AB: What other potential IT-related threats does the guidance address?
NB: There are some challenges for sure, one of them being, again, limited resources. We’re seeing quite a few international airports now either closing or really reducing what concourses and halls and terminals are open. So of course, if you’re decommissioning systems, then there are challenges around that with restarting and making testing and keeping them certified and maintained.
AB: The guidance covers the ‘deployment of innovative technologies and solutions for autonomous operations’. Can you elaborate on this point? What role can new technologies play?
NB: Something what is highlighted is the need for efficient processing, to not have people in crowded places and to have touchless processes. When we come back from this [crisis], we will be in a slightly different world and we’ll be much more conscious of things like social distancing, and in not touching surfaces and perhaps close contact with other people.
And I think technology has got a big role to play in that; if you look at things like biometrics, automated e-gates, standoff screening and even health screening, there’s a whole raft of technologies that may become part of the new normal process in not just airports, but in society in general. So there’s definitely a role that technology can play to make travel smoother, faster, more efficient, and frictionless and I think that’s going to be really important.
AB: The guidance also explores how airports will need to plan to restore systems to full capacity. What measures will be needed to achieve this in the months/years to come?
NB: The key is going to be very careful planning. As we start to bring things back online there is going to be a case of making sure that the right staff are available, that the third party suppliers and contractors are available, that we look at the really critical systems, safety and security operations and business-critical systems that need to come back.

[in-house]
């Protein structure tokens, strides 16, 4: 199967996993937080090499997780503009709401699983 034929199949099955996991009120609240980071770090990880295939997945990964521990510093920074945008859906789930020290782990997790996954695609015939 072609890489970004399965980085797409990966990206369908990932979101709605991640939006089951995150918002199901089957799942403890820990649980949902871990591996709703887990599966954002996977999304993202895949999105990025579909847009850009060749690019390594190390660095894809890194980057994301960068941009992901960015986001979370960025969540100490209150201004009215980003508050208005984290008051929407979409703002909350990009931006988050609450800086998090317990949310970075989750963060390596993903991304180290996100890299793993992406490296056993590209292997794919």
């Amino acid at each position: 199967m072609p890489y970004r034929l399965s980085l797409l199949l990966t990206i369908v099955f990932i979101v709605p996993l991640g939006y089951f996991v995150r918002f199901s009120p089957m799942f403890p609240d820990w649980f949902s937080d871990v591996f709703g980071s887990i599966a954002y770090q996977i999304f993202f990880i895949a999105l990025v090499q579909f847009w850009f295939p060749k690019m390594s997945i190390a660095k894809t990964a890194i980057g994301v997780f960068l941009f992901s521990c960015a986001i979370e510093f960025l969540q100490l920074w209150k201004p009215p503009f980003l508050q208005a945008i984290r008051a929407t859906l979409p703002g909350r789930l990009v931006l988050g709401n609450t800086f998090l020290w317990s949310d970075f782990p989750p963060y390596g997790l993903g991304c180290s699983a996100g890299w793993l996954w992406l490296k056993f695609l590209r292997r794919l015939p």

There’s going to need to be testing to make sure everything is working as it should be. There may be a need for compliance checks and recertification of systems that have been offline, depending on how long this goes on for. [Our next guidance is] really looking at not just it but in general, how do you start operating an airport again? That even means things like for example right now, we put a lot of aircraft parked on taxiways; how do you safely start to operate an airport again, if you’ve got aircraft parked? So it’s all those things that we’re looking at holistically to try and provide good guidance and advice to airports as they come back online.
AB: How are global airport operators adapting to having largely reduced on-site staff?
NB: In the IT world, most have systems in place to enable them to work from home, we have good networks and so on. But we do have a lot of airport closures and terminal closures and really significant reduction in aircraft movements. So of course, that means impacts throughout the entire industry, whether it’s airlines or airports or ground handlers. The industry is in crisis. There’s no doubt. But, we’re doing the best we can with using the technology. We’ve got to keep going and be ready for recovery.
AB: Are there any more guidelines that you’re working on?
NB: We just actually released some operational guidelines. They look more at things like aprons and ramps and taxiways and so on. As we move forward, we’re just about to have a webinar on business continuity which considers all aspects of business continuity. And then we’re really turning our attention to what recovery looks like, what do airports need to do as they start to come back online. And certainly IT will be part of that.